Our headteacher, Lee, dropped her pancake right at the start of the race. Despite this she kept going, but a person called James, who works in the butchers, overtook her and won.

Alison, a Treehouse Trustee, presented the medals to all the winners.

Afterwards we did a bit of extra pancake flipping and played on the Forty. I can flip a pancake about two metres high!

Age 10

On Friday 1st March we went to an RSPB (Royal Society for the Protection of Birds) nature reserve called Otmoor. We were shown round by Roger and Brian.

The purpose of our visit was to find out about different types of birds. Some of the birds we manage to observe were goldfinches, woodpeckers, herons, Canada geese and luckily we also spotted a deer called a muntjac. These are usually hidden in the reeds, but it ran out into the open and we could see it.

As a group we went to six different bird watching places and we discovered over a hundred birds.

We also found some rare hairstreak butterfly eggs.  We were disappointed not to see any starlings but we found out from Roger and Brian that the starlings only come out during the evenings.

Thank you for reading this blog and I hoped you enjoyed finding out about Otmoor.

 

Aged 7

This week at The Treehouse we went to a Baptist Church in Wallingford and were guided through our tour, by the minister, Esther. We went to the church because some of our pupils, introduced us to it, as their family worship there.

When we got to the church we were detectives and had to find the answers to some questions. For example; when was the church built? What qualifications do you need to become a minister at a Baptist Church? Can you draw some pictures of things that make this a church? My partner and I found out that the church was built in 1821, it was on a plaque outside. I drew pictures of a cross, a stained-glass window and a noticeboard because I thought these things were related to the church.

I was surprised to see a hole in the church floor! It was about the size of a bath and it had four or five steps going into it and a tap on the side. We had to think what it might be used for. My partner and I thought it was a fire shelter, if fire breaks out. When we had been through all the questions on the sheet, Esther showed us a Power Point slide show she had created, about what goes on in the church. Interestingly, this hole is used for Baptising people. Baptising is when you want to wash away all the bad things you have done in your life and to show you believe in God. You go in, (in your normal clothes), with two people holding you and then you go under the water for a tiny bit and then come back up. I hope the water is as warm as in a swimming pool!?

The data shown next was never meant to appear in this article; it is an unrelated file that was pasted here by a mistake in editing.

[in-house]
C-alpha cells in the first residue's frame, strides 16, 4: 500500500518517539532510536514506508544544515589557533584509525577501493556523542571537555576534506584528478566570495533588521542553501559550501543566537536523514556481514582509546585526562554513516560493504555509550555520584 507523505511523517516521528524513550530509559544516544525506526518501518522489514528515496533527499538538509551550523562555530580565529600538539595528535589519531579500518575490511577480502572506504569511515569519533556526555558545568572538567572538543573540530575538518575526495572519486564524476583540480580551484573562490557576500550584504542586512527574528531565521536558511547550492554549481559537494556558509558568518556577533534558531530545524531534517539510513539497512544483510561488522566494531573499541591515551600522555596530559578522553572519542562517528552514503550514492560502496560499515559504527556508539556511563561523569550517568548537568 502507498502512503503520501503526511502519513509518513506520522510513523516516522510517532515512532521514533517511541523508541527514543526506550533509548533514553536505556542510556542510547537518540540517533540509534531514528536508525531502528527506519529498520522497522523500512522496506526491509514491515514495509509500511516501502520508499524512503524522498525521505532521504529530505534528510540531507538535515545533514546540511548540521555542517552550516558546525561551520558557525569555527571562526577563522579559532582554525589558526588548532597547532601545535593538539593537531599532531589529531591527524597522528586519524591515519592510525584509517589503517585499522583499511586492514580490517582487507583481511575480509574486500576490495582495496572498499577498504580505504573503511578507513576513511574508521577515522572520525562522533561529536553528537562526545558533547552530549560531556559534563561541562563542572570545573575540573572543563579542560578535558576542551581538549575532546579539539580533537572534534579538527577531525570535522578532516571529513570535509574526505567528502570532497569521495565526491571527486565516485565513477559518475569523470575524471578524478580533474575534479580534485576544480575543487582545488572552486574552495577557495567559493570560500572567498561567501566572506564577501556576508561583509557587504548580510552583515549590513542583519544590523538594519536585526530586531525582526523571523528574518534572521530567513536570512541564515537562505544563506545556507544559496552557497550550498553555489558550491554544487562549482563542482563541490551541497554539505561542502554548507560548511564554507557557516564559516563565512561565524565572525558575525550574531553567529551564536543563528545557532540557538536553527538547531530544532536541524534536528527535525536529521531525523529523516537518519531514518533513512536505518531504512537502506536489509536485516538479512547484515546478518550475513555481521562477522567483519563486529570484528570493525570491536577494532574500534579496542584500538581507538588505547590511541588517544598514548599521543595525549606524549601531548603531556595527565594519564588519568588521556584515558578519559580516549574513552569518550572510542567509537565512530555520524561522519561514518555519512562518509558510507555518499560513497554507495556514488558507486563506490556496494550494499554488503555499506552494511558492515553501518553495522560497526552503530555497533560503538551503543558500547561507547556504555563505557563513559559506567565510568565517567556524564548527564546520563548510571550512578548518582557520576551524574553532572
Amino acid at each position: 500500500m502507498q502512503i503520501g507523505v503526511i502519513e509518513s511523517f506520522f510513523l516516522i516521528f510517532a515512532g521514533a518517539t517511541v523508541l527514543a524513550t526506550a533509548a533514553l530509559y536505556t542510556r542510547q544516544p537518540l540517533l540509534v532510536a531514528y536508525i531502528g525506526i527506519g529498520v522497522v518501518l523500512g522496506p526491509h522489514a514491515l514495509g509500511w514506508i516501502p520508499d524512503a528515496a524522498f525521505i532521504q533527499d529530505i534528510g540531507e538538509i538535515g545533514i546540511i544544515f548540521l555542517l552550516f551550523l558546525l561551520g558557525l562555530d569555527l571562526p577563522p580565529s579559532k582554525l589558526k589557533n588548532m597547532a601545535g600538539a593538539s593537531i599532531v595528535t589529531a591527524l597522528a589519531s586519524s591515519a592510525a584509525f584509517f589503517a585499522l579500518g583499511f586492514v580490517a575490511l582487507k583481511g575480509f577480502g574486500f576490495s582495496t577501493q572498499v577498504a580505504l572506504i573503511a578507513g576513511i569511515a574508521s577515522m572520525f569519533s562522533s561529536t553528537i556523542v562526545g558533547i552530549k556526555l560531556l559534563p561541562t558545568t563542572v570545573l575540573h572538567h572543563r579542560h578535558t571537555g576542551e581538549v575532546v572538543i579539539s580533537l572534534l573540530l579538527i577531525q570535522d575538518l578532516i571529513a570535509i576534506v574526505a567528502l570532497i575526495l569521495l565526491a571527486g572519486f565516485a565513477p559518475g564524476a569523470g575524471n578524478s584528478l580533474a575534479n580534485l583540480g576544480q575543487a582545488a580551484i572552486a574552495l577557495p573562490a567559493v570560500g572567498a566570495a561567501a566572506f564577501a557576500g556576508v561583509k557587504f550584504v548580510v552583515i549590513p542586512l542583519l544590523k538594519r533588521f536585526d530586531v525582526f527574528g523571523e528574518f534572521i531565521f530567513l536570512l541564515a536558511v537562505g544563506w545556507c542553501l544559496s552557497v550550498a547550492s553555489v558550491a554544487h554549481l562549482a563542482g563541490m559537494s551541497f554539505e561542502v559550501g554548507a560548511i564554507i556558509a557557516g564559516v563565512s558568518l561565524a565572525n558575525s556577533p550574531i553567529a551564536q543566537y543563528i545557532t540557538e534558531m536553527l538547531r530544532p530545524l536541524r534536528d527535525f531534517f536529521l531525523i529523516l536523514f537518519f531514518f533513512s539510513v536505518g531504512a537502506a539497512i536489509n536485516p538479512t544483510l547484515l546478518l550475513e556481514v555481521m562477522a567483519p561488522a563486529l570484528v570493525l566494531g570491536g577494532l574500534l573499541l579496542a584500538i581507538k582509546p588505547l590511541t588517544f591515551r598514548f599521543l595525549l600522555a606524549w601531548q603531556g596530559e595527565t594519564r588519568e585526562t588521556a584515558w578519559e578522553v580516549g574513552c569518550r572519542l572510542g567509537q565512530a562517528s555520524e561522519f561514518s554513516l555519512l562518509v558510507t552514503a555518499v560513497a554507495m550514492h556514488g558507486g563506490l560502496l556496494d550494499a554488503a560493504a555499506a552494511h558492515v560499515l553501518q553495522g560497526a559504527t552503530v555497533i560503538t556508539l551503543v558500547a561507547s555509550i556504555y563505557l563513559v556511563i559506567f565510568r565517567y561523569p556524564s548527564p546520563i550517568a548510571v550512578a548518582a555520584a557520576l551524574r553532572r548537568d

I thought that our visit was very interesting, and some day, you might want to visit too?

Aged 8

 

Do you celebrate Chinese New Year? Do you know any facts about it? I do!

This year it is celebrated today, on the 5th February and it is the Year of the Pig.  The date changes every year because the Chinese use a different calendar, the calendar is called the lunar calendar. At Chinese New Year, people try to wear new clothes which are mainly red because red is a lucky colour and represents happiness and prosperity. They have a spring clean to get rid of all the bad spirits and to welcome the good ones.  The houses are decorated with red lanterns and they have a feast with special food.  The oval-shaped food (such as eggs and dumplings) represents family coming and staying together.

At The Treehouse we made some red lanterns to hang up and clay models of the animals that raced across the river in The Great Race.  I was born in the year of the ox.  I think it looks quite like me because it has hair all over its eyes and so do I!

Today we went to a restaurant called The Cockadoo for a Chinese meal.

For a starter we had a Spring rolls and chicken salad, followed by a chicken and peanut stir fry and sweet chilli sauce.

I really enjoyed learning about Chinese New Year because it is interesting and very People Smart to learn about different cultures.

 

Aged 9.